The American program focuses on one-parent families, with the aim of reducing the number of welfare recipients. The use of sanctions is central, and there's a limit to how long welfare will be given.

This American program has had limited success. On the one hand, there was a drastic decline in the number of welfare recipients. On the other hand, poverty was not reduced, mainly because the program pushed many people into jobs where the pay is very low. It is estimated that only about a third improved their standard of living, while that of the rest remained the same or deteriorated, regardless of whether they found work.

Europe, by contrast, has a wide variety of programs aimed at groups that suffer from exclusion: immigrants, youths who never joined the labor market, people with disabilities, and adults who've long been jobless. There is more investment to improve the kinds of skills that are in demand. There is less use of compulsive measures or drastic sanctions. The aim is not just to reduce the number of recipients, but also to reduce the exclusion from society. In general, the European programs offer the participants greater freedom of choice. In Britain, for instance, the mothers in single-parent families are not required to join the program.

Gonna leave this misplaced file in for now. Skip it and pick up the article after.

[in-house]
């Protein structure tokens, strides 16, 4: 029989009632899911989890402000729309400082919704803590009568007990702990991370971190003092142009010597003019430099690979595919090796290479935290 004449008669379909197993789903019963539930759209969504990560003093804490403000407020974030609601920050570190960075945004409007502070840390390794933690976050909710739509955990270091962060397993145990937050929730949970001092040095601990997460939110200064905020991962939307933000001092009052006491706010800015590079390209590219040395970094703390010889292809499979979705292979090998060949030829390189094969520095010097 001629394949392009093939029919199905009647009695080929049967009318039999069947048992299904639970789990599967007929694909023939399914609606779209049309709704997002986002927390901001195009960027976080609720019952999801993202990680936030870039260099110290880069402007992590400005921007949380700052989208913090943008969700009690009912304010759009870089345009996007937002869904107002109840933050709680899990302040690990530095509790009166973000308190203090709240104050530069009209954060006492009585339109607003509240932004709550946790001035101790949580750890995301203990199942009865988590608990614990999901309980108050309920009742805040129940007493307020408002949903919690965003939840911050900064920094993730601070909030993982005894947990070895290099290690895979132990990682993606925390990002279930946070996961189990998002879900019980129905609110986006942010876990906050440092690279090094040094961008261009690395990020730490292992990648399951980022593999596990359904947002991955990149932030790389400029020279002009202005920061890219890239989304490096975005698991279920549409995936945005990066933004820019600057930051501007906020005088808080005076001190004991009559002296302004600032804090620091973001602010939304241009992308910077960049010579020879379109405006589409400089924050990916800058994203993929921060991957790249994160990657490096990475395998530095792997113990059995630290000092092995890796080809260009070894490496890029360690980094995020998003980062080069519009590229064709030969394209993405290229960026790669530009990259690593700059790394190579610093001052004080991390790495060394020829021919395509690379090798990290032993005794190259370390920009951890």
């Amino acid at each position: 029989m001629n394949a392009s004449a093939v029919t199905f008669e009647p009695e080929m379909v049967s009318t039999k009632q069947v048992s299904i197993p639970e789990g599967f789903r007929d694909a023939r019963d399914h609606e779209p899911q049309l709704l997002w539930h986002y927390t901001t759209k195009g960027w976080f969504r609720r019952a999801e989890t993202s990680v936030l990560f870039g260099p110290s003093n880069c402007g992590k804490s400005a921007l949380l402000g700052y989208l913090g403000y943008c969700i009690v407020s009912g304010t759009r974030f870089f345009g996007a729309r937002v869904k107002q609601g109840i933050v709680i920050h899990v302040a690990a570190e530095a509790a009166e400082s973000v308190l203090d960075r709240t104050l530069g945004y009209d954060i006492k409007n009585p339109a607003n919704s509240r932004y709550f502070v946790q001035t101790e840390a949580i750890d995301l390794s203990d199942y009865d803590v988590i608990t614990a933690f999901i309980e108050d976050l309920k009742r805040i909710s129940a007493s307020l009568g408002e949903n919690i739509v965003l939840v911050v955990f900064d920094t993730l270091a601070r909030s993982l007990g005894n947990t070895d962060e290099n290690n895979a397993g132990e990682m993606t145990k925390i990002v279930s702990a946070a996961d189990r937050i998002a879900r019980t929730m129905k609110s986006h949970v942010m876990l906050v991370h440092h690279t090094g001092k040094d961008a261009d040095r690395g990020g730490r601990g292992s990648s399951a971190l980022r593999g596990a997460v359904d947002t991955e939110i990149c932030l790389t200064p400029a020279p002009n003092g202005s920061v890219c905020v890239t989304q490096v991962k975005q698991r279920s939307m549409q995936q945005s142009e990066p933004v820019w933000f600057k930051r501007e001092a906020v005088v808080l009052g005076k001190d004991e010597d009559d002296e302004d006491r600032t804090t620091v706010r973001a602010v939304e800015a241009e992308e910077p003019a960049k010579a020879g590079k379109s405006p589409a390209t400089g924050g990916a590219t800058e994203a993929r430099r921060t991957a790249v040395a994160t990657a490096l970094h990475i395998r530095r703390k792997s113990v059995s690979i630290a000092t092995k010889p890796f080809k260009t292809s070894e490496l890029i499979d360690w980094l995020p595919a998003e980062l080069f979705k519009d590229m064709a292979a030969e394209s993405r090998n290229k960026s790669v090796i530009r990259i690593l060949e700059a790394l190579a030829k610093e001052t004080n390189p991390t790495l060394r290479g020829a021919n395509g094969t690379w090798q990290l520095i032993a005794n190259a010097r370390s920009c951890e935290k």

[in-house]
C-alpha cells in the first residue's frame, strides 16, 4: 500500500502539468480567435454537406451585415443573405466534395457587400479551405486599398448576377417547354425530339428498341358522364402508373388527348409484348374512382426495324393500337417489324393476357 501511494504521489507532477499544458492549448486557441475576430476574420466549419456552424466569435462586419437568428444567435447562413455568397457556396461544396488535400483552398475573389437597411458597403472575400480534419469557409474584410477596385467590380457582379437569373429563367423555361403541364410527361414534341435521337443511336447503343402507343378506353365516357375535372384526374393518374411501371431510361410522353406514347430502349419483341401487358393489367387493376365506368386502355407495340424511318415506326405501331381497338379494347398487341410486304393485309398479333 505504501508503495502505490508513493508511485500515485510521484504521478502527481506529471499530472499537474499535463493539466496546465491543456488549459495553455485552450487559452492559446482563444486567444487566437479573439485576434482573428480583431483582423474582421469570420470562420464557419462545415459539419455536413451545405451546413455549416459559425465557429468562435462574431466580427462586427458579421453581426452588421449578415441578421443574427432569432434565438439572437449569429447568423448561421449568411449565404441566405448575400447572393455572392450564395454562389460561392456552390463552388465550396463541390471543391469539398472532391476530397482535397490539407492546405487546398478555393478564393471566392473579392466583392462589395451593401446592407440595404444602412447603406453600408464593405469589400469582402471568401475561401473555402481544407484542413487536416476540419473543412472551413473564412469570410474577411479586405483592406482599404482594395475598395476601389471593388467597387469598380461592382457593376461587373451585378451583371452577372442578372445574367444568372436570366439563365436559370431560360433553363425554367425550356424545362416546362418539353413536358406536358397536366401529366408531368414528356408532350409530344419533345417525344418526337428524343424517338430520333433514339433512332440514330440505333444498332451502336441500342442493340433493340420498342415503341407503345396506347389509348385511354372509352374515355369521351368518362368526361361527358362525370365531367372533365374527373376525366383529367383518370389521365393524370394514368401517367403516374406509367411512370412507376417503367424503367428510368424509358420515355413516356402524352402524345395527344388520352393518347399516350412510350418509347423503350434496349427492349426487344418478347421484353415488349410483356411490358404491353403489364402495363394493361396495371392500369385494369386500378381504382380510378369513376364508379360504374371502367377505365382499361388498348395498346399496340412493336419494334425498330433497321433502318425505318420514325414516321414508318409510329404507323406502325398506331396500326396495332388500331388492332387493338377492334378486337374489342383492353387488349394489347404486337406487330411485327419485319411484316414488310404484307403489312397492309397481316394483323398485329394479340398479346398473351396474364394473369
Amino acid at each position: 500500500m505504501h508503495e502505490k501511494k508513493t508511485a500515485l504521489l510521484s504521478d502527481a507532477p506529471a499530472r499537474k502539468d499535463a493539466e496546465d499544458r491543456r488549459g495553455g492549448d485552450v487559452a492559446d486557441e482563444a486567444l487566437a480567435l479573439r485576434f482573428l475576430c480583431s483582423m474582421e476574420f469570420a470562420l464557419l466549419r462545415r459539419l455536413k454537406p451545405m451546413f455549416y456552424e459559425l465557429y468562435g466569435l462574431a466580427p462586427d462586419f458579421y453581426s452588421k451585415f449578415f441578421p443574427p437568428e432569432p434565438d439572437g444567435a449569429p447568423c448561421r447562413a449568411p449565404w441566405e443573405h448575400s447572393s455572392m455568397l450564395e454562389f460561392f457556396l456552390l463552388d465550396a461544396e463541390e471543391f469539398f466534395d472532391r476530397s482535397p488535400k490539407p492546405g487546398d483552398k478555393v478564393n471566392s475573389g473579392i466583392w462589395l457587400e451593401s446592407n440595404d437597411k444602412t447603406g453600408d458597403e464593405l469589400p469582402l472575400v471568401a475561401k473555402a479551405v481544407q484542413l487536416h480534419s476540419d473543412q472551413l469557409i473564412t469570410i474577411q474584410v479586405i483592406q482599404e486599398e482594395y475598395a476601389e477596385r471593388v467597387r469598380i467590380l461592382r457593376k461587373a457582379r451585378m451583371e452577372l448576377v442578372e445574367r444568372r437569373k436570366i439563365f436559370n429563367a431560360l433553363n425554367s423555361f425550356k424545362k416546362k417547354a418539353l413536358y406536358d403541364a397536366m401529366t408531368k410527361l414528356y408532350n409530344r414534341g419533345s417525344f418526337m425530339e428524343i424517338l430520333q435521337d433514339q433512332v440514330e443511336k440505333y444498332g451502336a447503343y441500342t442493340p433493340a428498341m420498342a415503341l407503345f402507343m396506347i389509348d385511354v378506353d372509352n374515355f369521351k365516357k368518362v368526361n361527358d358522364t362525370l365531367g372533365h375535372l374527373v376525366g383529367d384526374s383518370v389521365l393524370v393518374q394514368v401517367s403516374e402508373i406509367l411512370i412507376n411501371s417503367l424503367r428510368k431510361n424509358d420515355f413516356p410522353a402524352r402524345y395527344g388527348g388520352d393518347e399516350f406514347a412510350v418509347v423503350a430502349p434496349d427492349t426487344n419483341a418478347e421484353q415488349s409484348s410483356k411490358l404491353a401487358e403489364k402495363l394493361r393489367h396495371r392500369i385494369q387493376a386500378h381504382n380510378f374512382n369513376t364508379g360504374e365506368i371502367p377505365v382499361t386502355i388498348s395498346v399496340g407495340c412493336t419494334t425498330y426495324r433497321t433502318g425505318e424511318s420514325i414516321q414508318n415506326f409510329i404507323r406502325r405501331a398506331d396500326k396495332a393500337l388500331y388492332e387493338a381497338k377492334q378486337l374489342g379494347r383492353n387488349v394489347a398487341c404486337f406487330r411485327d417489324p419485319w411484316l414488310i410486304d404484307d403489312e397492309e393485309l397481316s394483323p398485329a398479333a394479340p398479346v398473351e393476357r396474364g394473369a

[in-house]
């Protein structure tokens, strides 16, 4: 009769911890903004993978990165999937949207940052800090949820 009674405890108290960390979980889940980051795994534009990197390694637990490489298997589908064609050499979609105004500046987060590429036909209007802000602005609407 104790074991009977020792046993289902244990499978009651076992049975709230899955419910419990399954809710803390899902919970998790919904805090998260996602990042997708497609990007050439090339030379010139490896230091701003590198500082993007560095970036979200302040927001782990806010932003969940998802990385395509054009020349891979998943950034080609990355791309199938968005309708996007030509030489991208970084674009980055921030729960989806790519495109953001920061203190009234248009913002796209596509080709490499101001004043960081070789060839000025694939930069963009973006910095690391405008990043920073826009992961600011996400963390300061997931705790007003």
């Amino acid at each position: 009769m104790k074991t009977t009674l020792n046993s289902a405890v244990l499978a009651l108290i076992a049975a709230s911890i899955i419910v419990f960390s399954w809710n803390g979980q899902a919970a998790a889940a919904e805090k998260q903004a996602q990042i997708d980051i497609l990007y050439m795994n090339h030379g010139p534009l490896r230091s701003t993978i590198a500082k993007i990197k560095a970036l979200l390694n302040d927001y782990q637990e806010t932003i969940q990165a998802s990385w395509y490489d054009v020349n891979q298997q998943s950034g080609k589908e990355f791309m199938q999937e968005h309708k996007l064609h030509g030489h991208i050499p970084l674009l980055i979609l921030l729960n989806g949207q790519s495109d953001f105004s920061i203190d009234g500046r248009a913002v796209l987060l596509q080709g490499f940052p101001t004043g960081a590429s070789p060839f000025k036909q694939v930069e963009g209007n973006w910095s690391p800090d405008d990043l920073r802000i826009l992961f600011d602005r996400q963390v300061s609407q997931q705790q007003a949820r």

In the Israeli case, do you think that Wisconsin's problems derive mainly from the way it is implemented or from the basic conception?

Both. For instance, the chosen economic model put too much emphasis on reducing the number of recipients and too little on job placement. For the companies implementing it, the reward for placement is small compared to that for reducing the welfare rolls. Recently the economic model was corrected on this point, but there's still a basic problem. The model checks whether people have been placed in jobs, but it fails to measure their standard of living. Logically, a criterion of success should be improvement in the living standard of the participants, say a year or two after leaving the program.